I’ve just received my own copy of a new publication by Ballad Partners, Thirsty Work and Other Heritages of Folk Song, which contains my most recent Alexander Campbell article: ‘Alexander Campbell’s Song Collecting Tour: ‘The Classic Ground of our Celtic Homer’. There’s a section on Campbell and his musicianship – an entirely new angle which I spent some time contemplating during lockdown.
The book is Ballad Partners’ third book of Folk Song Studies.
I have just catalogued a copy for the Royal Conservatoire of Scotland Library – I listed the contents there, so I’ll repeat the list here for your interest. If you would like to purchase a copy of the book, please visit the Ballad Partners’ website. (I’m unconnected with the publishers – I am just one of the contributors!)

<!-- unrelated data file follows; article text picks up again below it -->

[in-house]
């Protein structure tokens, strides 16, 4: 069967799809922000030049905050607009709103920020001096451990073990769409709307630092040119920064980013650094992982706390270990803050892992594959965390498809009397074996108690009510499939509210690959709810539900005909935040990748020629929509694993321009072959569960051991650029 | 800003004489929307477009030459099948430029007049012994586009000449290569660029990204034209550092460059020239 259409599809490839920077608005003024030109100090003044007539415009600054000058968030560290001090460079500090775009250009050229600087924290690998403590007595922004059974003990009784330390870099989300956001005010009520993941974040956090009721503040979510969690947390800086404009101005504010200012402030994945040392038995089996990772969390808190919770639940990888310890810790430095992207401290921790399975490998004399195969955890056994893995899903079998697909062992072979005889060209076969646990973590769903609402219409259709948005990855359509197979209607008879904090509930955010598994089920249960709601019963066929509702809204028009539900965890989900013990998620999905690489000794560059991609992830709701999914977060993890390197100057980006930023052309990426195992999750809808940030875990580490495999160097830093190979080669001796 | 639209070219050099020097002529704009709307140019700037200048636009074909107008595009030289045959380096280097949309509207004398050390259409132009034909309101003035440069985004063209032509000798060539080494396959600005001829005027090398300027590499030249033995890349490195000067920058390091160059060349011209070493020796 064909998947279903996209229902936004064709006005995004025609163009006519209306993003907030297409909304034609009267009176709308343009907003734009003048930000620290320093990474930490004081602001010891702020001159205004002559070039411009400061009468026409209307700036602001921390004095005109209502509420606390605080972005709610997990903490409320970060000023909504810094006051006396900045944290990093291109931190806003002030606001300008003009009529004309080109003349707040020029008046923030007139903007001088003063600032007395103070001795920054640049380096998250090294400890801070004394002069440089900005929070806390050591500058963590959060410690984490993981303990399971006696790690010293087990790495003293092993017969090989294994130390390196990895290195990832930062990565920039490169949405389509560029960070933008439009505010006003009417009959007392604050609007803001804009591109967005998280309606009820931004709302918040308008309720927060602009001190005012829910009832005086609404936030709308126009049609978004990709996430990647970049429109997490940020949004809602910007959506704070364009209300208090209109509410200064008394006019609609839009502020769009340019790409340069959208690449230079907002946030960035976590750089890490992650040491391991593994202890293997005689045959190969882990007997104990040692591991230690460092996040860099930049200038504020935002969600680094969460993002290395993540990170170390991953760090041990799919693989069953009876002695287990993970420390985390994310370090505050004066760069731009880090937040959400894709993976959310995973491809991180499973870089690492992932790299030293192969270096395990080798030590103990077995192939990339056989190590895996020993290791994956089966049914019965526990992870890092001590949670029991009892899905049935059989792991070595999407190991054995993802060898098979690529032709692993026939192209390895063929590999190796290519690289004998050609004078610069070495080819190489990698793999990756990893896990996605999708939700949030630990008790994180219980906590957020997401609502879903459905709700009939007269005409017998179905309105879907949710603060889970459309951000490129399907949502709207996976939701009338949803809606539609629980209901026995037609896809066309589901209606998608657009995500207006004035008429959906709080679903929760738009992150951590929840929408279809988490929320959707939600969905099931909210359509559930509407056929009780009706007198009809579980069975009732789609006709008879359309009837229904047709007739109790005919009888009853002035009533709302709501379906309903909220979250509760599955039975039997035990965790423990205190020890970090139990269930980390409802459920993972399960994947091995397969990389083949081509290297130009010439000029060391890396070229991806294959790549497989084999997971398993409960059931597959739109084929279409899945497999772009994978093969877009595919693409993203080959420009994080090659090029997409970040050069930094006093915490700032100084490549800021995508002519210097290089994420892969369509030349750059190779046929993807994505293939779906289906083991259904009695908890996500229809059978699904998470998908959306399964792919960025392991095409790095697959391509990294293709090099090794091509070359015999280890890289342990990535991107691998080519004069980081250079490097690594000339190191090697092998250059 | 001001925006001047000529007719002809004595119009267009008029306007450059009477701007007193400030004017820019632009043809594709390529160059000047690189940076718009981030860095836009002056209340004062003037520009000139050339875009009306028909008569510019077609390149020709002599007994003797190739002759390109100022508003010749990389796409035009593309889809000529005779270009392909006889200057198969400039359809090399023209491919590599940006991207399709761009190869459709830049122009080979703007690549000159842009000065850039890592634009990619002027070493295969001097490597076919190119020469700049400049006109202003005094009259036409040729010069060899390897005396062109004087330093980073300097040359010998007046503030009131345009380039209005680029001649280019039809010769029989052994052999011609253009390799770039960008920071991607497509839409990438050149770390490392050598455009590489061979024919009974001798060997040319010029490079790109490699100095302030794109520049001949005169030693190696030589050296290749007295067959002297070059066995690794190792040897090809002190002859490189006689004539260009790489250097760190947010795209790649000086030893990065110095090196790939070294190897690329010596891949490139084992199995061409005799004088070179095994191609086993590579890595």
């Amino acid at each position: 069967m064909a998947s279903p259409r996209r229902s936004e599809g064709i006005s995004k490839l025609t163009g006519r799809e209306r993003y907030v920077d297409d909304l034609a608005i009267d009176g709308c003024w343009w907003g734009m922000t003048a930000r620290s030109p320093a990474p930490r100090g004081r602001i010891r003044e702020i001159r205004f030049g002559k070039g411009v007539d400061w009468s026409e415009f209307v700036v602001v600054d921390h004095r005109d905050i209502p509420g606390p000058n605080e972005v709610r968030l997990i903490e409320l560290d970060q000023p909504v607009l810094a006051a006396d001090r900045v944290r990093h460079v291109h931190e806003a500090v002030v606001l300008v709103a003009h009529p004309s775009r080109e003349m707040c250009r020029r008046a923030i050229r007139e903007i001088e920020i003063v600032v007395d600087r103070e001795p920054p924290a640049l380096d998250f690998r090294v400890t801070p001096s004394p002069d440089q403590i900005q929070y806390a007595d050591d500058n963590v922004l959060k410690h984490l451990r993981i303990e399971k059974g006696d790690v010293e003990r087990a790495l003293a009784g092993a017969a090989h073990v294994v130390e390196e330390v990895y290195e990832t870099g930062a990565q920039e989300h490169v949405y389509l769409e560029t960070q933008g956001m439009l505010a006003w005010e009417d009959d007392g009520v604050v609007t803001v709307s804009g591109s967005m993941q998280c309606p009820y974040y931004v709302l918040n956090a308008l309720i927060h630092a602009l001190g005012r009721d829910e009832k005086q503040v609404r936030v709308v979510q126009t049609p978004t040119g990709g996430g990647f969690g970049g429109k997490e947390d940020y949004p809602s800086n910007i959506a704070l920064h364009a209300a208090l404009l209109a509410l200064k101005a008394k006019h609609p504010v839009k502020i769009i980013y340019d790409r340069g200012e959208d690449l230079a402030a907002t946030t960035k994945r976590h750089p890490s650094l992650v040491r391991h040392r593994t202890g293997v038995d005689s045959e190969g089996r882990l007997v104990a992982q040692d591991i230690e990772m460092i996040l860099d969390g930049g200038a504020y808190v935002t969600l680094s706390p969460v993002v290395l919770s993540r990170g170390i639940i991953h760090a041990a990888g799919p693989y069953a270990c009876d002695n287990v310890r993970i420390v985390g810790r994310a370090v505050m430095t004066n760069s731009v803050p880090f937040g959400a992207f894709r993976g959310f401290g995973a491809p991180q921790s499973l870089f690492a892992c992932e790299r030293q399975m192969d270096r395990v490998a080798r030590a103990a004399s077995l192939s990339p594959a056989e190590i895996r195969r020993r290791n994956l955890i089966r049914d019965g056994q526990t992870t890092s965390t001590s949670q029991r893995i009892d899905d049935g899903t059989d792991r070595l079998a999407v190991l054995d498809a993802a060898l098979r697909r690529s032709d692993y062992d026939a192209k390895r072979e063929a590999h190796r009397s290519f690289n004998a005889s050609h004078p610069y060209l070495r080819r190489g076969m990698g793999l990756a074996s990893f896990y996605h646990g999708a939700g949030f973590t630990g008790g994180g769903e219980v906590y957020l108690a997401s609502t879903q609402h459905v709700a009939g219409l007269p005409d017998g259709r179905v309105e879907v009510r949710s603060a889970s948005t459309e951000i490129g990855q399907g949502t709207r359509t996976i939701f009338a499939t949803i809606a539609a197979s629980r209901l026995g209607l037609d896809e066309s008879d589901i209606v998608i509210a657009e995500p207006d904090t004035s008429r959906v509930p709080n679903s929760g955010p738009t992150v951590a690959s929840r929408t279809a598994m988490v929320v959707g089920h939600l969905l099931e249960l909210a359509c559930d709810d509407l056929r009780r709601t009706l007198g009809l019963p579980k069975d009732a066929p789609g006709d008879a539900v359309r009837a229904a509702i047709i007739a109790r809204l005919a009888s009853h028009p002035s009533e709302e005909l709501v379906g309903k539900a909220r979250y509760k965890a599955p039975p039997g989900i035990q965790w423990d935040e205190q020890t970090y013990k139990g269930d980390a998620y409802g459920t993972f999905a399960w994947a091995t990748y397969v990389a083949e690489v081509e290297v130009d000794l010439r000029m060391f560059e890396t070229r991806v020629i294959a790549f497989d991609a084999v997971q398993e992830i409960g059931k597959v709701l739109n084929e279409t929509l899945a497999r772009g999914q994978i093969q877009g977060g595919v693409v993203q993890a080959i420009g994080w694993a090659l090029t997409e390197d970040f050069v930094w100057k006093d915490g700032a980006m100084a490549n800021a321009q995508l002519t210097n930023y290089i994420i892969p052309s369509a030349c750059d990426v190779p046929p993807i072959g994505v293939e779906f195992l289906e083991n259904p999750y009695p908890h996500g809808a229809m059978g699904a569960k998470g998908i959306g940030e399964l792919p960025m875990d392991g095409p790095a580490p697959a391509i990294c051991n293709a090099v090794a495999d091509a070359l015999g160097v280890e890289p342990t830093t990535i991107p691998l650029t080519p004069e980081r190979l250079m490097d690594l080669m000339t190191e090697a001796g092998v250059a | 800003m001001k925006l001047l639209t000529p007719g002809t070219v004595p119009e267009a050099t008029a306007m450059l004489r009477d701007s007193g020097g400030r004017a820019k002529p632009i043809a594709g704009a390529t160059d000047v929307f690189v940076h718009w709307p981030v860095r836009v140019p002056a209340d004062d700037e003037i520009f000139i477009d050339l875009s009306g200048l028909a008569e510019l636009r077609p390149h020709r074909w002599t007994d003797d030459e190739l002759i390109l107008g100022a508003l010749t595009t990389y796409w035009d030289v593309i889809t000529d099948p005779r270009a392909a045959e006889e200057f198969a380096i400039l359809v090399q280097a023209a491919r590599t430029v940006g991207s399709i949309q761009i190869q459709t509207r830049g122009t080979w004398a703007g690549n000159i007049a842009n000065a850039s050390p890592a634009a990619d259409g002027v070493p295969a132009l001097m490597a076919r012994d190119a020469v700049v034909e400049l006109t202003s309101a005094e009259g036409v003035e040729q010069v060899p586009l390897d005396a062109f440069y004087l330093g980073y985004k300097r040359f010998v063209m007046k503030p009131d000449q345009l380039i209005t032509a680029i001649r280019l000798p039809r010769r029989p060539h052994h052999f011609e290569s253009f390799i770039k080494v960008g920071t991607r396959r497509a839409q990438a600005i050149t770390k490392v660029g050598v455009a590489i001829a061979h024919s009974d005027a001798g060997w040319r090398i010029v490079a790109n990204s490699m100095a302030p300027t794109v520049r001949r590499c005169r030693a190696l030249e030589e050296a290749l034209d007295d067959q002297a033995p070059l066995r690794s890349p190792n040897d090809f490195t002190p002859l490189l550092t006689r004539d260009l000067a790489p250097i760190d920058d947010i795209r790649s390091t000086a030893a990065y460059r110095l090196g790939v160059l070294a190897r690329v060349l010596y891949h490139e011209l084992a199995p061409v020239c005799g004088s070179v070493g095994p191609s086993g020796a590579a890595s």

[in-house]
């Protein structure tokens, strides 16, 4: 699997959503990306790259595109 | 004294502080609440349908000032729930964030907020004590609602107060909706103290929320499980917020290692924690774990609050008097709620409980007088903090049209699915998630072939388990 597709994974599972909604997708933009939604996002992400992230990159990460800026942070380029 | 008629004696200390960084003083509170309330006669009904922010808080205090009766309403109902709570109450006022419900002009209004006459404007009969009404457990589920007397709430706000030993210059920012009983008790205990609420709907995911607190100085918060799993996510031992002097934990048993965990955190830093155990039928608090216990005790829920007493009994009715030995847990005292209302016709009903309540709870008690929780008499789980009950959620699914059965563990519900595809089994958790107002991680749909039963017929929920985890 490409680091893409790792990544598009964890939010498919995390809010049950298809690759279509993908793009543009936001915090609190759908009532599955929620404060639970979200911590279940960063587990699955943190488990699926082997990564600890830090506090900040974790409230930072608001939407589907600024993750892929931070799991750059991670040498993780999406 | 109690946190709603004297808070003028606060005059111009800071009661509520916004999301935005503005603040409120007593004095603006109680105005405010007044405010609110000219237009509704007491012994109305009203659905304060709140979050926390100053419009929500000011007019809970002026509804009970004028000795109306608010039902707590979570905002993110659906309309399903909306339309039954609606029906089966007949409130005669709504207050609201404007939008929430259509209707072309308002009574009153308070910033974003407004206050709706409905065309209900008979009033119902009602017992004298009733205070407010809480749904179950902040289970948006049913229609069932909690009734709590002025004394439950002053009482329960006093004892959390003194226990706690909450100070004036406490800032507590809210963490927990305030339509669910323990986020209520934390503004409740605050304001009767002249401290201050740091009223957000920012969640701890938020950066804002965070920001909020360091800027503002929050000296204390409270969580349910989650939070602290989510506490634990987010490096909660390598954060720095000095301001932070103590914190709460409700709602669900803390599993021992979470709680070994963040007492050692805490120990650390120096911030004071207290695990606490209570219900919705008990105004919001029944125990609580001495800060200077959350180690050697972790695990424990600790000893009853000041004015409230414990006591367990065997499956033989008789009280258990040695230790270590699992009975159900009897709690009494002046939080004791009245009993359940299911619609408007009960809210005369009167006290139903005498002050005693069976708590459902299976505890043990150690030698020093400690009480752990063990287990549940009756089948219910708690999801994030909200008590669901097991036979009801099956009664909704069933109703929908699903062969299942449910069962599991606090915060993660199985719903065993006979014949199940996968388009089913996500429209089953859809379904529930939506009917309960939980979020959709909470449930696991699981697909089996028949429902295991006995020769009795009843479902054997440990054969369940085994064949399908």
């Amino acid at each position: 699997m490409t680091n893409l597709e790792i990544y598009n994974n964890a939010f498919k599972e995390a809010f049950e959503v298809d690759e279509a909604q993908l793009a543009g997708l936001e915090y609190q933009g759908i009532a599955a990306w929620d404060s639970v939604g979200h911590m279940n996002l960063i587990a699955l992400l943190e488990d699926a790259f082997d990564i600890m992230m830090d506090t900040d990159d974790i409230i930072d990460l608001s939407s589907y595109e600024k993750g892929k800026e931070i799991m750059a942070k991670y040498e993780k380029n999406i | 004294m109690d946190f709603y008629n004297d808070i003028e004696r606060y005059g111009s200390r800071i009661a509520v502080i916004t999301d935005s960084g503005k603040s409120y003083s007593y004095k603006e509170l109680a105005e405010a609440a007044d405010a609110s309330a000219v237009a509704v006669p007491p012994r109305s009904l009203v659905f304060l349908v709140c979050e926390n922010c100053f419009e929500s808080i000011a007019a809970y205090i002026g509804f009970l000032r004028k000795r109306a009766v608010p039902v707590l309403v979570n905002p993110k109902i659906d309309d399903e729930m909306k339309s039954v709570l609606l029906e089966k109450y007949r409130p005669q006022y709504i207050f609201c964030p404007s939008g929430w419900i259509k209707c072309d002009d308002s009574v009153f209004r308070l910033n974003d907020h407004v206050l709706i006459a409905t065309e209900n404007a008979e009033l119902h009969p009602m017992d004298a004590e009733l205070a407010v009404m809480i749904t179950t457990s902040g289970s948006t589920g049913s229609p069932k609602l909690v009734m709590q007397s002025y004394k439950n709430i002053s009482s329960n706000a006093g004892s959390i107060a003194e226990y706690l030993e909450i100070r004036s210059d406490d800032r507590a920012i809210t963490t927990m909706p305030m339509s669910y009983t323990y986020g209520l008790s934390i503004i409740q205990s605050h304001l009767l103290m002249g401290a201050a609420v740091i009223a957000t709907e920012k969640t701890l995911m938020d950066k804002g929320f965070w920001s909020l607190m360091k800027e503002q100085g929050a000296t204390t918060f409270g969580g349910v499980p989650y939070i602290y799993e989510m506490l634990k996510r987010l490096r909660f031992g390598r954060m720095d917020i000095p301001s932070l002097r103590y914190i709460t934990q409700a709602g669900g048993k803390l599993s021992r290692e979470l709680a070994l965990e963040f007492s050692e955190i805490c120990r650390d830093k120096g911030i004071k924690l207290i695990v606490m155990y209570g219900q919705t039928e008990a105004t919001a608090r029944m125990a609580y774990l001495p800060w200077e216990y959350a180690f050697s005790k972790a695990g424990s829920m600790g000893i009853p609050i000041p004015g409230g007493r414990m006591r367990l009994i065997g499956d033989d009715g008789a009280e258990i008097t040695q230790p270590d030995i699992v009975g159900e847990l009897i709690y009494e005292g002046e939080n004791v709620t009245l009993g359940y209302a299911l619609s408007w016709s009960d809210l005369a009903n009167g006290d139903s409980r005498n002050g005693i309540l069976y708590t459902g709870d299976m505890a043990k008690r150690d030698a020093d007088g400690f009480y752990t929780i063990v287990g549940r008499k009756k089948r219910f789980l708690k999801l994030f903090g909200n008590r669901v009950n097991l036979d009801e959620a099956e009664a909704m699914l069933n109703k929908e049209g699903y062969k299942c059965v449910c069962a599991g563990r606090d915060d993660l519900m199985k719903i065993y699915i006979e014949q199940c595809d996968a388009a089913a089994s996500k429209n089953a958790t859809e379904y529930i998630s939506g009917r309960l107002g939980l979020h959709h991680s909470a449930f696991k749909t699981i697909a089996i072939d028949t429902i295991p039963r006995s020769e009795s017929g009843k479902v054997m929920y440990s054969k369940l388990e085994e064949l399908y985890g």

Thirsty work: traditional singing on BBC Radio, 1940-41 / Katie Howson — From Tyneside to Wearside: in search of Sunderland songs / Eileen Richardson — Sam Bennett’s songs / Elaine Bradtke — Newman and Company of Dartmouth and the song tradition of Newfoundland’s South Coast / Anna Kearney Guigne — Railwaymen’s charity concerts, 1888-89 / Colin Bargery — Picturing protest: prints to accompany political songs / Patience Young — ‘That is all the explanation I am at liberty to give in print’: Richard Runciman Terry and Songs from the Sea / Keith Gregson — Drawing from the well : Emma Dusenberry and her old songs of the Ozarks / Eleanor Rodes — Alexander Campbell’s song collecting tour : ‘The Classic Ground of our Celtic Homer’ / Karen McAulay — ‘Don’t let us be strangers’ – William Montgomerie’s fieldwork recordings of Scottish farmworkers, 1952 / Margaret Bennett — ‘No maid in history’s pages’ : the female rebel hero in the Irish ballad tradition / Therese McIntyre — Who is speaking in songs? / David Atkinson